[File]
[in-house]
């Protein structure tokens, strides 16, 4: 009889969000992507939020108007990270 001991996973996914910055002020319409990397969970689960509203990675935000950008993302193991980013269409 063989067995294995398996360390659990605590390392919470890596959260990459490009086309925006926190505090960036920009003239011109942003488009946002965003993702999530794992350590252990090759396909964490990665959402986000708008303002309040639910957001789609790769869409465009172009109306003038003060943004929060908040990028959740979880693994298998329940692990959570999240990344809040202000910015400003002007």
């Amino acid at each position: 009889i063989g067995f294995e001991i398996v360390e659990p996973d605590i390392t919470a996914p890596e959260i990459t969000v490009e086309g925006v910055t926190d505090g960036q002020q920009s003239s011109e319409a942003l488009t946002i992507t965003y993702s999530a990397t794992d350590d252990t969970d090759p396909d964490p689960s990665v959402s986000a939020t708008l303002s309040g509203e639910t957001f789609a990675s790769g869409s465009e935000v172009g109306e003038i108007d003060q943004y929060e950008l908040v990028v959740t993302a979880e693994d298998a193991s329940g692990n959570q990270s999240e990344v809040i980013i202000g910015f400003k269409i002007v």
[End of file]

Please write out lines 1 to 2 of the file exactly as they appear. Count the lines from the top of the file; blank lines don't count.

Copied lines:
[in-house]
């Protein structure tokens, strides 16, 4: 009889969000992507939020108007990270 001991996973996914910055002020319409990397969970689960509203990675935000950008993302193991980013269409 063989067995294995398996360390659990605590390392919470890596959260990459490009086309925006926190505090960036920009003239011109942003488009946002965003993702999530794992350590252990090759396909964490990665959402986000708008303002309040639910957001789609790769869409465009172009109306003038003060943004929060908040990028959740979880693994298998329940692990959570999240990344809040202000910015400003002007």